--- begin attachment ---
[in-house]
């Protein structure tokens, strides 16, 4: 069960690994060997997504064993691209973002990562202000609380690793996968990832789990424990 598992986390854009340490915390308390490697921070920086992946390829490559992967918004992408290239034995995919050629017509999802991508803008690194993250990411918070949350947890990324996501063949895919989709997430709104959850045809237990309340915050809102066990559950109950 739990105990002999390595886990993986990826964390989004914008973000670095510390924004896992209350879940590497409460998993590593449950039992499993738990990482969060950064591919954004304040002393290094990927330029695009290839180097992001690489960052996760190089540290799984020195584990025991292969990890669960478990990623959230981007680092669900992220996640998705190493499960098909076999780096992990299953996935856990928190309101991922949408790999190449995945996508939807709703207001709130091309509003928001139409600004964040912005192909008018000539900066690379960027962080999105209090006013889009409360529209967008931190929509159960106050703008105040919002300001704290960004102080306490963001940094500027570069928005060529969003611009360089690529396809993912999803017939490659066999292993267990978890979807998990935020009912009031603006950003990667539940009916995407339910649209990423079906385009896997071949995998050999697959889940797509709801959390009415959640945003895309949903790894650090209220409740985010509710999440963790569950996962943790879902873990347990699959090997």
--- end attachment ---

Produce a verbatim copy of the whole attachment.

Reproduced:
[in-house]
């Protein structure tokens, strides 16, 4: 069960690994060997997504064993691209973002990562202000609380690793996968990832789990424990 598992986390854009340490915390308390490697921070920086992946390829490559992967918004992408290239034995995919050629017509999802991508803008690194993250990411918070949350947890990324996501063949895919989709997430709104959850045809237990309340915050809102066990559950109950 739990105990002999390595886990993986990826964390989004914008973000670095510390924004896992209350879940590497409460998993590593449950039992499993738990990482969060950064591919954004304040002393290094990927330029695009290839180097992001690489960052996760190089540290799984020195584990025991292969990890669960478990990623959230981007680092669900992220996640998705190493499960098909076999780096992990299953996935856990928190309101991922949408790999190449995945996508939807709703207001709130091309509003928001139409600004964040912005192909008018000539900066690379960027962080999105209090006013889009409360529209967008931190929509159960106050703008105040919002300001704290960004102080306490963001940094500027570069928005060529969003611009360089690529396809993912999803017939490659066999292993267990978890979807998990935020009912009031603006950003990667539940009916995407339910649209990423079906385009896997071949995998050999697959889940797509709801959390009415959640945003895309949903790894650090209220409740985010509710999440963790569950996962943790879902873990347990699959090997």